In both types of rotating mirror cameras, double exposure can occur if the system is not controlled properly. In a pure rotating mirror camera, this happens if the mirror makes a second pass across the optics while light is still entering the camera. In a rotating drum camera, it happens if the drum makes more than one revolution while light is entering the camera. Many cameras use ultra high speed shutters such as those employing explosives to shatter a block of glass, rendering it opaque. Alternatively, high speed flashes with a controlled duration can be used. In modern ccd imaging systems, the sensors can be shuttered within microseconds, obviating the need for an external shutter.
Rotating mirror camera technology has more recently been applied to electronic imaging, where instead of film, an array of single shot CCD or CMOS cameras is arrayed around the rotating mirror. This adaptation enables all of the advantages of electronic imaging in combination with the speed and resolution of the rotating mirror approach. Speeds up to 25 million frames per second are achievable, with typical speeds in the millions of fps.
Commercial availability of both types of rotating mirror cameras began in the 1950s with Beckman & Whitley, and Cordin Company. Beckman & Whitley sold both rotating mirror and rotating drum cameras, and coined the "Dynafax" term. In the mid-1960s, Cordin Company bought Beckman & Whitley and has been the sole source of rotating mirror cameras since. An offshoot of Cordin Company, Millisecond Cinematography, provided drum camera technology to the commercial cinematography market.
Most image dissection camera designs involve thousands of fiber optic fibers bundled together that are then separated into a line that is recorded with traditional streak camera means (rotating drum, rotating mirror, etc.). The resolution is limited to the number of fibers, and commonly only a few thousand fibers can be practically used.
Raster cameras, which are often referred to as image dissection cameras in literature, involve the principle that only a small fraction of an image needs to be recorded to produce a discernible image. This principle is used most commonly in lenticular printing where many images are placed on the same material and an array of cylindrical lenses (or slits) only allows one part of the image to be viewed at a time.
Most raster cameras operate using a black grid with very thin lines etched into it, with hundreds or thousands of transparent lines in between much thicker opaque areas. If each slit is 1/10 the width as each opaque area, when the raster is moved, 10 images can be recorded in the distance between two slits. This principle allows extremely high time resolution by sacrificing some spatial resolution (most cameras only have around 60,000 pixels, about 250x250 pixel resolution), with recorded rates of up to 1.5 billion frames per second. Raster techniques have been applied to streak cameras made from image converters for much higher speeds. The raster image is often moved through a rotating mirror system, but the raster itself can also be moved across a sheet of film. These cameras can be very difficult to synchronize, as they often have limited recording times (under 200 frames) and frames are easily overwritten.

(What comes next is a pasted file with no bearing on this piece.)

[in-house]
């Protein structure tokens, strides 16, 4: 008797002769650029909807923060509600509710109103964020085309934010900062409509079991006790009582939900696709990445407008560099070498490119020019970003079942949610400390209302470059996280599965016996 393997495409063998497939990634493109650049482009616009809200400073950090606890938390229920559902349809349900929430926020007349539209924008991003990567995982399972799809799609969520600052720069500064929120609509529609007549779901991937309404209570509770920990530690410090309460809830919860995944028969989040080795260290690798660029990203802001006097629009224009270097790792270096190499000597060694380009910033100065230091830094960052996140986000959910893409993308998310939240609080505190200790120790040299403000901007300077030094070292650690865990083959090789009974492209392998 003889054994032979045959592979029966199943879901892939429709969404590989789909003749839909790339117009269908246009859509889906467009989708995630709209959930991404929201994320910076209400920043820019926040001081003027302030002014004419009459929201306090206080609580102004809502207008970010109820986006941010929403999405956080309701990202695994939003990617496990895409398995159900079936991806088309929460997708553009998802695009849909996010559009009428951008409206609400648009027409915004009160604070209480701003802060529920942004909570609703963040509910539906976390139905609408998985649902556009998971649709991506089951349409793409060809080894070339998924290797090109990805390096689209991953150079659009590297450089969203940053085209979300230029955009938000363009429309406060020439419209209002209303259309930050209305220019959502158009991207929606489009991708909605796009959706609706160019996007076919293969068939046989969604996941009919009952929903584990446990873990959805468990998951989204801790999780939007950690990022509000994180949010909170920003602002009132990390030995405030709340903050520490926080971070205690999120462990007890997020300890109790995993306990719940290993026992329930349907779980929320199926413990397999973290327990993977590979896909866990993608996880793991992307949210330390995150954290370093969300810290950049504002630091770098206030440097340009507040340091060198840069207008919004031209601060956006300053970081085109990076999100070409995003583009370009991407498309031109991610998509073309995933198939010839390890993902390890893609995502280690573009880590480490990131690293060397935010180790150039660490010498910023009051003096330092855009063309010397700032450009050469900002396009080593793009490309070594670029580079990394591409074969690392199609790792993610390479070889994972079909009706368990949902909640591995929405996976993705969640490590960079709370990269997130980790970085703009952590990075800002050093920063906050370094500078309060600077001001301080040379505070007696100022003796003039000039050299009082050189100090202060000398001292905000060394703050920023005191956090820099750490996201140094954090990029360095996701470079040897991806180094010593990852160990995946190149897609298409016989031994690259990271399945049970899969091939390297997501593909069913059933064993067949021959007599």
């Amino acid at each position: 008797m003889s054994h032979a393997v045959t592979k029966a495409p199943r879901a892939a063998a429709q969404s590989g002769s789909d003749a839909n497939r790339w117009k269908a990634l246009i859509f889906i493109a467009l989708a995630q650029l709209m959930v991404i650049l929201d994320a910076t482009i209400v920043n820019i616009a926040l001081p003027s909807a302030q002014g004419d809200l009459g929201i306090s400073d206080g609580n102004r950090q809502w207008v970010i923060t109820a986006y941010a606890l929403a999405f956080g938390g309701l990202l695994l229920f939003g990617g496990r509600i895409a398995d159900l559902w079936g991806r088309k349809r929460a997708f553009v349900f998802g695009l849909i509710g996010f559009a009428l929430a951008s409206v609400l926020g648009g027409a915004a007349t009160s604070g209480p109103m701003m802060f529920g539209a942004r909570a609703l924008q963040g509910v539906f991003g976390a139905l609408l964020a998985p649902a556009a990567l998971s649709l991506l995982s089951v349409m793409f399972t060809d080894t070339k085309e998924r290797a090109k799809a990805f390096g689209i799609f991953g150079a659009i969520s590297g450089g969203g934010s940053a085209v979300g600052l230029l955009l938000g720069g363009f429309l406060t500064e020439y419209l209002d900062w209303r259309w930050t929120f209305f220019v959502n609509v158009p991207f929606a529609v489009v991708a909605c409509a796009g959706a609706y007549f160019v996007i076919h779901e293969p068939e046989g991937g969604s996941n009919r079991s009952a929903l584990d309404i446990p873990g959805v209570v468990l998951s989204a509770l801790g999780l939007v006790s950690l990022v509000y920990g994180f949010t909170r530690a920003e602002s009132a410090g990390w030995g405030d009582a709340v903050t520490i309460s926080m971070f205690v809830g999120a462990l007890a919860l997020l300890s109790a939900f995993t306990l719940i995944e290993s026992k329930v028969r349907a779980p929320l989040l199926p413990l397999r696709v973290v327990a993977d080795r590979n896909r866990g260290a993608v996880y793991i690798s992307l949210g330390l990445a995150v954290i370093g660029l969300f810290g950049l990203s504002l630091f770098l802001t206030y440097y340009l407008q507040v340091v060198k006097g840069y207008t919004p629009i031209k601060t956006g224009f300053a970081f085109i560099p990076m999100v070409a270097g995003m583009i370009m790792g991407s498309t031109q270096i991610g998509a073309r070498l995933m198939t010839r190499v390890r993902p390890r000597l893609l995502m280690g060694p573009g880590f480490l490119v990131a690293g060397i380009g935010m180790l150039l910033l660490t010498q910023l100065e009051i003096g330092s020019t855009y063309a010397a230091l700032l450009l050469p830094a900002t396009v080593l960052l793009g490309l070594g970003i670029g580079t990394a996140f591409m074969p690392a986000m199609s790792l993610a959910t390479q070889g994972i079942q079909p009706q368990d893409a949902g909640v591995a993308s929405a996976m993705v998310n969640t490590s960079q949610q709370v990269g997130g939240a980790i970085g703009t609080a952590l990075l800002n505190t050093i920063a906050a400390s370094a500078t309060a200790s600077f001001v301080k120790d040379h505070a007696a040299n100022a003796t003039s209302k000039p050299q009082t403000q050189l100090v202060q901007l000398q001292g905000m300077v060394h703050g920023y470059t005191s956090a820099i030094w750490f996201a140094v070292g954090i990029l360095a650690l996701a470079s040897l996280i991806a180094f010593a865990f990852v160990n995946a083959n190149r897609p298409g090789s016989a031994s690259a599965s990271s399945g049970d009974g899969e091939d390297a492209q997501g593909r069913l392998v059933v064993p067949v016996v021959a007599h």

The raster can be made with lenticular sheets, a grid of opaque slits, arrays of tapered (Selfoc) fiber optics, etc.
Streak photography (closely related to strip photography) uses a streak camera to combine a series of essentially one-dimensional images into a two-dimensional image. The terms "streak photography" and "strip photography" are often interchanged, though some authors draw a distinction.
By removing the prism from a rotary prism camera and using a very narrow slit in place of the shutter, it is possible to take images whose exposure is essentially one dimension of spatial information recorded continuously over time. Streak records are therefore a space vs. time graphical record. The image that results allows for very precise measurement of velocities. It is also possible to capture streak records using rotating mirror technology at much faster speeds. Digital line sensors can be used for this effect as well, as can some two-dimensional sensors with a slit mask.
For the development of explosives the image of a line of sample was projected onto an arc of film via a rotating mirror. The advance of flame appeared as an oblique image on the film, from which the velocity of detonation was measured.
Motion compensation photography (also known as ballistic synchro photography or smear photography when used to image high-speed projectiles) is a form of streak photography. When the motion of the film is opposite to that of the subject with an inverting (positive) lens, and synchronized appropriately, the images show events as a function of time. Objects remaining motionless show up as streaks. This is the technique used for finish line photographs. At no time is it possible to take a still photograph that duplicates the results of a finish line photograph taken with this method. A still is a photograph in time, a streak/smear photograph is a photograph of time. When used to image high-speed projectiles the use of a slit (as in streak photography) produce very short exposure times ensuring higher image resolution. The use for high-speed projectiles means that one still image is normally produced on one roll of cine film. From this image information such as yaw or pitch can be determined. Because of its measurement of time variations in velocity will also be shown by lateral distortions of the image.